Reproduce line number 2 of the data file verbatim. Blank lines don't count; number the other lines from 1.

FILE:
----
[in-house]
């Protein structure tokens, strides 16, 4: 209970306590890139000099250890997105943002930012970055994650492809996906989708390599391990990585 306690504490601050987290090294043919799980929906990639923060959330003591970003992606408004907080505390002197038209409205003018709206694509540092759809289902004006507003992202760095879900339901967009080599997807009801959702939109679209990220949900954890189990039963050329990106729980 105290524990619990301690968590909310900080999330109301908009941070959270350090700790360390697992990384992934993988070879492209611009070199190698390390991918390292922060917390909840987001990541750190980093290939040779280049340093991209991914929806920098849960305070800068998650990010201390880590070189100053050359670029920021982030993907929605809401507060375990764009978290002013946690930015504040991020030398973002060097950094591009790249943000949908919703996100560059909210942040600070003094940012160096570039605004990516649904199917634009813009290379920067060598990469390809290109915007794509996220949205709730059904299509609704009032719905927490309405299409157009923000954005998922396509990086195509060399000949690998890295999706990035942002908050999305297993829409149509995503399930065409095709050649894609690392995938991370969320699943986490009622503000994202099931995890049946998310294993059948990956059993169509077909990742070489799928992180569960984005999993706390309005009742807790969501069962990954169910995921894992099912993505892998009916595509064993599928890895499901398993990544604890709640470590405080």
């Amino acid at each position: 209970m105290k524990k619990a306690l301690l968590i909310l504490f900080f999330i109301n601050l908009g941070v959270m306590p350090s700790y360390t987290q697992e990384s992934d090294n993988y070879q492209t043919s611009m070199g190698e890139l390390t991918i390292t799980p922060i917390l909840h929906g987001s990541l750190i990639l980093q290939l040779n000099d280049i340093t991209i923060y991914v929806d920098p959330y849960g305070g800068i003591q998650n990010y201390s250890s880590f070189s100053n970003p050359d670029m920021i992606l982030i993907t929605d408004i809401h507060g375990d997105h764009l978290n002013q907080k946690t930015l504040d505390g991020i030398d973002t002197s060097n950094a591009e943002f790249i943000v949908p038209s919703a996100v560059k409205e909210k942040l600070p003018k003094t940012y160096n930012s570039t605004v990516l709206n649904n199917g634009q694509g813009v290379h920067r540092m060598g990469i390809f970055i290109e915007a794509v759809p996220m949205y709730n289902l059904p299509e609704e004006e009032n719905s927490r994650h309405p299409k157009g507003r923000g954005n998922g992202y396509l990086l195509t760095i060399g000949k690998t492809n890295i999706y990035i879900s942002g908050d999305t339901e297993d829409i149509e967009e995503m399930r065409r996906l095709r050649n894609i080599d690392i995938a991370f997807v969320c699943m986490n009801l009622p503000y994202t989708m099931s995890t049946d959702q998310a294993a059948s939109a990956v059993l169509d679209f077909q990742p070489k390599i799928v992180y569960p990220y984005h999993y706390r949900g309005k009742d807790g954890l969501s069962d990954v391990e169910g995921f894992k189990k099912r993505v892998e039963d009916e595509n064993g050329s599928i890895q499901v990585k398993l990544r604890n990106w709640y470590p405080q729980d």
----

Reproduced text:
């Protein structure tokens, strides 16, 4: 209970306590890139000099250890997105943002930012970055994650492809996906989708390599391990990585 306690504490601050987290090294043919799980929906990639923060959330003591970003992606408004907080505390002197038209409205003018709206694509540092759809289902004006507003992202760095879900339901967009080599997807009801959702939109679209990220949900954890189990039963050329990106729980 105290524990619990301690968590909310900080999330109301908009941070959270350090700790360390697992990384992934993988070879492209611009070199190698390390991918390292922060917390909840987001990541750190980093290939040779280049340093991209991914929806920098849960305070800068998650990010201390880590070189100053050359670029920021982030993907929605809401507060375990764009978290002013946690930015504040991020030398973002060097950094591009790249943000949908919703996100560059909210942040600070003094940012160096570039605004990516649904199917634009813009290379920067060598990469390809290109915007794509996220949205709730059904299509609704009032719905927490309405299409157009923000954005998922396509990086195509060399000949690998890295999706990035942002908050999305297993829409149509995503399930065409095709050649894609690392995938991370969320699943986490009622503000994202099931995890049946998310294993059948990956059993169509077909990742070489799928992180569960984005999993706390309005009742807790969501069962990954169910995921894992099912993505892998009916595509064993599928890895499901398993990544604890709640470590405080």